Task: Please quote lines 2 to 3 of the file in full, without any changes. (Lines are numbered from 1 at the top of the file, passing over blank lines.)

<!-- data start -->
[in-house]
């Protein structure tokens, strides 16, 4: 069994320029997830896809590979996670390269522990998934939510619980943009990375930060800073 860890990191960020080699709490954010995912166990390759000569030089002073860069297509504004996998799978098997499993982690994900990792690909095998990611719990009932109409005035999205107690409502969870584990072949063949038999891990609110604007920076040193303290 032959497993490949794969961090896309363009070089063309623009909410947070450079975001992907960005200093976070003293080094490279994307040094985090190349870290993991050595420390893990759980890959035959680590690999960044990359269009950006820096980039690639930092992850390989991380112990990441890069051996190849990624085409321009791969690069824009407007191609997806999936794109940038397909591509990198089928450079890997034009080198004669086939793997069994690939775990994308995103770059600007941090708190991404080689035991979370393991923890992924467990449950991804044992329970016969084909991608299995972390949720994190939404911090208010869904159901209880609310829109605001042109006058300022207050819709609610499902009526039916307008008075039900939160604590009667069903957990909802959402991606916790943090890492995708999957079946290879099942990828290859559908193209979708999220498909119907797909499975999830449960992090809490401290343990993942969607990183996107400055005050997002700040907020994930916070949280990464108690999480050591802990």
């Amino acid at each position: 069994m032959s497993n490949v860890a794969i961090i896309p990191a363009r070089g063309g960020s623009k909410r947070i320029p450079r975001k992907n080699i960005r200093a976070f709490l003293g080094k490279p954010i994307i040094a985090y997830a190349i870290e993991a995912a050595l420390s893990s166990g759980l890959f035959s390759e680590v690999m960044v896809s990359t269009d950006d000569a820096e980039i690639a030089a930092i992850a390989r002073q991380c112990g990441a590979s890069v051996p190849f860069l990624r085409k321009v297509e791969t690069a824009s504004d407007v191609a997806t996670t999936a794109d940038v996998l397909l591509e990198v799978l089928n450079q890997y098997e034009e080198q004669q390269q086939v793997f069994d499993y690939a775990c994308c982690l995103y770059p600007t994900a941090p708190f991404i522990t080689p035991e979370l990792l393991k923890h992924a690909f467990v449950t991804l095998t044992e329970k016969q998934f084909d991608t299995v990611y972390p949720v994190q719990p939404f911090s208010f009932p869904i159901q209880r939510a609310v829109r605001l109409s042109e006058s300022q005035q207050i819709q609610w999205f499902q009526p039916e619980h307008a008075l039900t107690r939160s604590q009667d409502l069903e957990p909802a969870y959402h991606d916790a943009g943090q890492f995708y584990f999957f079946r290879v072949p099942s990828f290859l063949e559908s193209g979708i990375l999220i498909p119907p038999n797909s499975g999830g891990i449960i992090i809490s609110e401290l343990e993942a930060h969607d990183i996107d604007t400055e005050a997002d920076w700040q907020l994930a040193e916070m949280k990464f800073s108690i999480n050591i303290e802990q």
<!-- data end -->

């Protein structure tokens, strides 16, 4: 069994320029997830896809590979996670390269522990998934939510619980943009990375930060800073 860890990191960020080699709490954010995912166990390759000569030089002073860069297509504004996998799978098997499993982690994900990792690909095998990611719990009932109409005035999205107690409502969870584990072949063949038999891990609110604007920076040193303290 032959497993490949794969961090896309363009070089063309623009909410947070450079975001992907960005200093976070003293080094490279994307040094985090190349870290993991050595420390893990759980890959035959680590690999960044990359269009950006820096980039690639930092992850390989991380112990990441890069051996190849990624085409321009791969690069824009407007191609997806999936794109940038397909591509990198089928450079890997034009080198004669086939793997069994690939775990994308995103770059600007941090708190991404080689035991979370393991923890992924467990449950991804044992329970016969084909991608299995972390949720994190939404911090208010869904159901209880609310829109605001042109006058300022207050819709609610499902009526039916307008008075039900939160604590009667069903957990909802959402991606916790943090890492995708999957079946290879099942990828290859559908193209979708999220498909119907797909499975999830449960992090809490401290343990993942969607990183996107400055005050997002700040907020994930916070949280990464108690999480050591802990």
């Amino acid at each position: 069994m032959s497993n490949v860890a794969i961090i896309p990191a363009r070089g063309g960020s623009k909410r947070i320029p450079r975001k992907n080699i960005r200093a976070f709490l003293g080094k490279p954010i994307i040094a985090y997830a190349i870290e993991a995912a050595l420390s893990s166990g759980l890959f035959s390759e680590v690999m960044v896809s990359t269009d950006d000569a820096e980039i690639a030089a930092i992850a390989r002073q991380c112990g990441a590979s890069v051996p190849f860069l990624r085409k321009v297509e791969t690069a824009s504004d407007v191609a997806t996670t999936a794109d940038v996998l397909l591509e990198v799978l089928n450079q890997y098997e034009e080198q004669q390269q086939v793997f069994d499993y690939a775990c994308c982690l995103y770059p600007t994900a941090p708190f991404i522990t080689p035991e979370l990792l393991k923890h992924a690909f467990v449950t991804l095998t044992e329970k016969q998934f084909d991608t299995v990611y972390p949720v994190q719990p939404f911090s208010f009932p869904i159901q209880r939510a609310v829109r605001l109409s042109e006058s300022q005035q207050i819709q609610w999205f499902q009526p039916e619980h307008a008075l039900t107690r939160s604590q009667d409502l069903e957990p909802a969870y959402h991606d916790a943009g943090q890492f995708y584990f999957f079946r290879v072949p099942s990828f290859l063949e559908s193209g979708i990375l999220i498909p119907p038999n797909s499975g999830g891990i449960i992090i809490s609110e401290l343990e993942a930060h969607d990183i996107d604007t400055e005050a997002d920076w700040q907020l994930a040193e916070m949280k990464f800073s108690i999480n050591i303290e802990q």